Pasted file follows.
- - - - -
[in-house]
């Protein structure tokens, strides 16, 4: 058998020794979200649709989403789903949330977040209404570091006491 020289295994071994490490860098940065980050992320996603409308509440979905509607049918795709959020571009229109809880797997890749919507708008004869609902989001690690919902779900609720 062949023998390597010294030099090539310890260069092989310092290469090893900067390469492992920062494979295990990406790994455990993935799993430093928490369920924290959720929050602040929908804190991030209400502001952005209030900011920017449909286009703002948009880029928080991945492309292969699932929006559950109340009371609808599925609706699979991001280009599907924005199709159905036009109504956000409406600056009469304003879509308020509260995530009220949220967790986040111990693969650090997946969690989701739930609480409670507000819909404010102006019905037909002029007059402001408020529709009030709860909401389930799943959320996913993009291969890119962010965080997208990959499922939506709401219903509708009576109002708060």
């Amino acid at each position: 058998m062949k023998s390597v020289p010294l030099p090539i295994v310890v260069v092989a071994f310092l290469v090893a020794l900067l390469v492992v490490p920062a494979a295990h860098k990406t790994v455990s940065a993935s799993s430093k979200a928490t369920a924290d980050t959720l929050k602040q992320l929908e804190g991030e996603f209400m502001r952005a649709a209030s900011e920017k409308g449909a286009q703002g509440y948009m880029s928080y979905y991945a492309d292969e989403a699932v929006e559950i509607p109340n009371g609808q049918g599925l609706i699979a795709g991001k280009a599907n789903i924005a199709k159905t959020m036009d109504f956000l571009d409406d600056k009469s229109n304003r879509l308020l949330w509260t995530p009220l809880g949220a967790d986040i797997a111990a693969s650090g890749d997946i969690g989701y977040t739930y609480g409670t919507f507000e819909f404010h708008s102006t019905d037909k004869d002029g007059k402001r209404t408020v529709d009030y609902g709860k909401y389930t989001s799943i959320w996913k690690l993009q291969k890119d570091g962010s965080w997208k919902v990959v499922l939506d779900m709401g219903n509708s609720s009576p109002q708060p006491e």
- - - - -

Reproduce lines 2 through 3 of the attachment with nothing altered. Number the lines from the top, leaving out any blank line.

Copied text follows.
């Protein structure tokens, strides 16, 4: 058998020794979200649709989403789903949330977040209404570091006491 020289295994071994490490860098940065980050992320996603409308509440979905509607049918795709959020571009229109809880797997890749919507708008004869609902989001690690919902779900609720 062949023998390597010294030099090539310890260069092989310092290469090893900067390469492992920062494979295990990406790994455990993935799993430093928490369920924290959720929050602040929908804190991030209400502001952005209030900011920017449909286009703002948009880029928080991945492309292969699932929006559950109340009371609808599925609706699979991001280009599907924005199709159905036009109504956000409406600056009469304003879509308020509260995530009220949220967790986040111990693969650090997946969690989701739930609480409670507000819909404010102006019905037909002029007059402001408020529709009030709860909401389930799943959320996913993009291969890119962010965080997208990959499922939506709401219903509708009576109002708060």
């Amino acid at each position: 058998m062949k023998s390597v020289p010294l030099p090539i295994v310890v260069v092989a071994f310092l290469v090893a020794l900067l390469v492992v490490p920062a494979a295990h860098k990406t790994v455990s940065a993935s799993s430093k979200a928490t369920a924290d980050t959720l929050k602040q992320l929908e804190g991030e996603f209400m502001r952005a649709a209030s900011e920017k409308g449909a286009q703002g509440y948009m880029s928080y979905y991945a492309d292969e989403a699932v929006e559950i509607p109340n009371g609808q049918g599925l609706i699979a795709g991001k280009a599907n789903i924005a199709k159905t959020m036009d109504f956000l571009d409406d600056k009469s229109n304003r879509l308020l949330w509260t995530p009220l809880g949220a967790d986040i797997a111990a693969s650090g890749d997946i969690g989701y977040t739930y609480g409670t919507f507000e819909f404010h708008s102006t019905d037909k004869d002029g007059k402001r209404t408020v529709d009030y609902g709860k909401y389930t989001s799943i959320w996913k690690l993009q291969k890119d570091g962010s965080w997208k919902v990959v499922l939506d779900m709401g219903n509708s609720s009576p109002q708060p006491e």